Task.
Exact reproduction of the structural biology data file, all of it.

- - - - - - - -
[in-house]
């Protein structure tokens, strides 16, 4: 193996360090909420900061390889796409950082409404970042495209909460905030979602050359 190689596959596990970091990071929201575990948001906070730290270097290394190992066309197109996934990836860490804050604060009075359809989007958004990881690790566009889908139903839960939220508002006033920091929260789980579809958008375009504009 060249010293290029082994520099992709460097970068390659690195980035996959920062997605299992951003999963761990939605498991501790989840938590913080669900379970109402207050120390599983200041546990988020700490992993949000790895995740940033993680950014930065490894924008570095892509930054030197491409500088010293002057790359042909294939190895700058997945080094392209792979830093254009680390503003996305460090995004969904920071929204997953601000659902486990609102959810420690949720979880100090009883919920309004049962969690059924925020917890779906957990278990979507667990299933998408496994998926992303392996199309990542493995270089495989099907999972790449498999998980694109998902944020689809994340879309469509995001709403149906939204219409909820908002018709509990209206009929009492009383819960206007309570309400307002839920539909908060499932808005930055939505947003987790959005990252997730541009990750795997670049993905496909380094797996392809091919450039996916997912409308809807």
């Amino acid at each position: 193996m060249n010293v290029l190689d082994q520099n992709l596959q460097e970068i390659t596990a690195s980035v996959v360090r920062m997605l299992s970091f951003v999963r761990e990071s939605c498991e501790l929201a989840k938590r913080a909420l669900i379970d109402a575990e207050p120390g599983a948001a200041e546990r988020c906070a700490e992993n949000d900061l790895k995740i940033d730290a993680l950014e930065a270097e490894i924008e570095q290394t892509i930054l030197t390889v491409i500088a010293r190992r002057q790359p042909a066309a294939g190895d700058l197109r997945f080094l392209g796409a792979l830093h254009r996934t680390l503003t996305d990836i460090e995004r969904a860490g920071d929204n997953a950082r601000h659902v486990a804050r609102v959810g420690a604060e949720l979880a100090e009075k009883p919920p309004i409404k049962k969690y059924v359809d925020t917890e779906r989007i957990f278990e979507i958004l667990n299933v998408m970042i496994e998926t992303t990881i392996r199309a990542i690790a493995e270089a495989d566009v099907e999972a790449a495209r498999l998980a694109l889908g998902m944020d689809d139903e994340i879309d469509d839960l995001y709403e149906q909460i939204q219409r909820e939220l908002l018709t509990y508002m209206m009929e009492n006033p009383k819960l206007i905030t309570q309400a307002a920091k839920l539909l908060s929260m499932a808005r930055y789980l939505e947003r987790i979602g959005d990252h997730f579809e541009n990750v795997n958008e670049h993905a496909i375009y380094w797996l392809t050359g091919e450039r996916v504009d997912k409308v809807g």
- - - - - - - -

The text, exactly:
[in-house]
């Protein structure tokens, strides 16, 4: 193996360090909420900061390889796409950082409404970042495209909460905030979602050359 190689596959596990970091990071929201575990948001906070730290270097290394190992066309197109996934990836860490804050604060009075359809989007958004990881690790566009889908139903839960939220508002006033920091929260789980579809958008375009504009 060249010293290029082994520099992709460097970068390659690195980035996959920062997605299992951003999963761990939605498991501790989840938590913080669900379970109402207050120390599983200041546990988020700490992993949000790895995740940033993680950014930065490894924008570095892509930054030197491409500088010293002057790359042909294939190895700058997945080094392209792979830093254009680390503003996305460090995004969904920071929204997953601000659902486990609102959810420690949720979880100090009883919920309004049962969690059924925020917890779906957990278990979507667990299933998408496994998926992303392996199309990542493995270089495989099907999972790449498999998980694109998902944020689809994340879309469509995001709403149906939204219409909820908002018709509990209206009929009492009383819960206007309570309400307002839920539909908060499932808005930055939505947003987790959005990252997730541009990750795997670049993905496909380094797996392809091919450039996916997912409308809807």
């Amino acid at each position: 193996m060249n010293v290029l190689d082994q520099n992709l596959q460097e970068i390659t596990a690195s980035v996959v360090r920062m997605l299992s970091f951003v999963r761990e990071s939605c498991e501790l929201a989840k938590r913080a909420l669900i379970d109402a575990e207050p120390g599983a948001a200041e546990r988020c906070a700490e992993n949000d900061l790895k995740i940033d730290a993680l950014e930065a270097e490894i924008e570095q290394t892509i930054l030197t390889v491409i500088a010293r190992r002057q790359p042909a066309a294939g190895d700058l197109r997945f080094l392209g796409a792979l830093h254009r996934t680390l503003t996305d990836i460090e995004r969904a860490g920071d929204n997953a950082r601000h659902v486990a804050r609102v959810g420690a604060e949720l979880a100090e009075k009883p919920p309004i409404k049962k969690y059924v359809d925020t917890e779906r989007i957990f278990e979507i958004l667990n299933v998408m970042i496994e998926t992303t990881i392996r199309a990542i690790a493995e270089a495989d566009v099907e999972a790449a495209r498999l998980a694109l889908g998902m944020d689809d139903e994340i879309d469509d839960l995001y709403e149906q909460i939204q219409r909820e939220l908002l018709t509990y508002m209206m009929e009492n006033p009383k819960l206007i905030t309570q309400a307002a920091k839920l539909l908060s929260m499932a808005r930055y789980l939505e947003r987790i979602g959005d990252h997730f579809e541009n990750v795997n958008e670049h993905a496909i375009y380094w797996l392809t050359g091919e450039r996916v504009d997912k409308v809807g």